Brownstown Central’s Robbins does a little of everything for Braves football


Nicholas Robbins is playing two football seasons in one in 2020.

As a junior last season, Robbins didn’t get as much playing time for the Brownstown Central football team as he wanted. But he is making up for it now for the 5-2 Braves.

No. 32 spends so much time on the field this season, the average fan probably thinks there are two guys wearing the same number.

[sc:text-divider text-divider-title=”Story continues below gallery” ]

Robbins is a running back some of the time and a defensive back some of the time. He is a key punt returner, and he plays on Brownstown’s kickoff coverage team.

It is easier to describe the segments of time when Robbins is not in the game, on the team’s kickoff returns and every other series on offense. Presumably, his respite on those occasions is so he can catch his breath.

Since Robbins’ playing time was pretty much stored up during his other seasons, he doesn’t mind being in the game pretty much from whistle to whistle. He’s not about to say, “Take me out, coach” to head man Reed May.

“It’s tiring,” said Robbins, who anticipated playing more this year than last, but “I didn’t know I wouldn’t come out.”

No wonder Robbins thinks this season has gone by quickly as the Braves are approaching their last regular-season game Friday night at home against Scottsburg.

“It has gone by quicker than you’d think,” he said.

May had a similar feeling.

“Every year flies by,” he said.

Last week, the Braves’ 42-14 loss to Silver Creek eliminated them from reaching the goal of winning a Mid-Southern Conference title.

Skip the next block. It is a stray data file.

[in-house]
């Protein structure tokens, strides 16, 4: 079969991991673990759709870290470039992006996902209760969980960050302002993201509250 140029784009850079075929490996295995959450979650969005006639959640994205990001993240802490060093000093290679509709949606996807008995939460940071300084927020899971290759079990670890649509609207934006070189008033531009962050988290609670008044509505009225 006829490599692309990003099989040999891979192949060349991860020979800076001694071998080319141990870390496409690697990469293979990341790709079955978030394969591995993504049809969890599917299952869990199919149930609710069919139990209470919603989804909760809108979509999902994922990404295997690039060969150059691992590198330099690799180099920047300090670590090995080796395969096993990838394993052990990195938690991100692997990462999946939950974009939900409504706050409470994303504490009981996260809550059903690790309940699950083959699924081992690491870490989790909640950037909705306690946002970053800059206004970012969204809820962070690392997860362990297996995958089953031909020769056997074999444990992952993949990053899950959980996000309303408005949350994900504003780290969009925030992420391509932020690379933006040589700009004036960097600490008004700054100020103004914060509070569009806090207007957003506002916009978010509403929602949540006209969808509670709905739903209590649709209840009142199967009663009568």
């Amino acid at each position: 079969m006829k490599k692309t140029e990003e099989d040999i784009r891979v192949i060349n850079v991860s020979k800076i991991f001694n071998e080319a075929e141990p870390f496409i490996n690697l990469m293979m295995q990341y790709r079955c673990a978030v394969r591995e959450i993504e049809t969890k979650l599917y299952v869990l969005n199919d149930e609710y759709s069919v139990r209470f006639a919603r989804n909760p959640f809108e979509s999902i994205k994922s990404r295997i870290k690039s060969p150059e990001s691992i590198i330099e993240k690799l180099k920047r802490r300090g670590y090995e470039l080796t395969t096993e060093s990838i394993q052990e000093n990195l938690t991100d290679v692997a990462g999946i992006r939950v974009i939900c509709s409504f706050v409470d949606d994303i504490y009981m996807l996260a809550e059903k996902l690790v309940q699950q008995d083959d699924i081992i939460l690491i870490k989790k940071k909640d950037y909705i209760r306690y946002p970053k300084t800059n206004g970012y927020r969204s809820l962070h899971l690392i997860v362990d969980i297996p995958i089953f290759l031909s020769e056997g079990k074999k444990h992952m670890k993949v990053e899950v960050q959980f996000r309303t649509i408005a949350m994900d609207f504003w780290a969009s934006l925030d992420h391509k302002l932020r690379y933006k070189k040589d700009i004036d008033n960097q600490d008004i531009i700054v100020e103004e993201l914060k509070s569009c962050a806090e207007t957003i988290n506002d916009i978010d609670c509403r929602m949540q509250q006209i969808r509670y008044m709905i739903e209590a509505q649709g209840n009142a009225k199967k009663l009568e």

“Silver Creek’s a great team,” May said. “We didn’t play the way we should have.”

His pep talk-evaluation reminded the players the season did not end last week. Not only is there a game this week, but a sectional to come.

“You’ve got two more games, for sure,” May said. “We want to end on a high for our seniors.”

The Braves have had several weekly standouts this season, with Robbins one of them. As busy as he is, Robbins makes his mark on the play-by-play report in more than one way. He has run an interception back for a touchdown, rushed for six more touchdowns and averaged 9.3 yards per carry when he collects handoffs.

Not that many football players are asked to ponder whether they like offense more than defense. Each has its selling points, but Robbins did not hesitate to say offense is his favorite.

He gave the golden boy response, once again supporting the notion that the offensive guys get more props than the defensive side guys.

“Offense,” he said. “You get the most attention.”

Robbins spoke of hearing the cheers, even in this season of the coronavirus when there are crowd limits.

“You can still hear them from Elm Street,” Robbins said of the loud fans who line the perimeter fence alongside the stadium and are a Brownstown football tradition.

Of course, there are players on offense who block and don’t get to touch the ball unless it’s the center hiking it to the quarterback so he can give it to someone else.

“Carrying the ball,” Robbins said being more specific about what stokes him the most. “It’s just an adrenaline rush. You’ve got all the other guys coming after you.”

Not being an offense-only player, however, Robbins does get to fight back and deliver retaliatory hits, hitting being what he characterizes as the best part of defense.

Robbins’ favorite hit of the year was halting an all-the-way kickoff return in the heart-pounding 43-42 victory over Seymour. His tackle stopped the run-back on the 10-yard run, so he figured he accomplished something worthwhile there.

Robbins himself would like to discover such an open-field opportunity before the season ends. Being the team’s designated punt returner carries pressure.

“It’s the scariest thing in football,” Robbins said. “You don’t get many blocks, and everyone is coming after you.”

Still, he can envision how delicious it is to find that daylight, slither past all of those charging defenders and take the ball all the way home.

No posts to display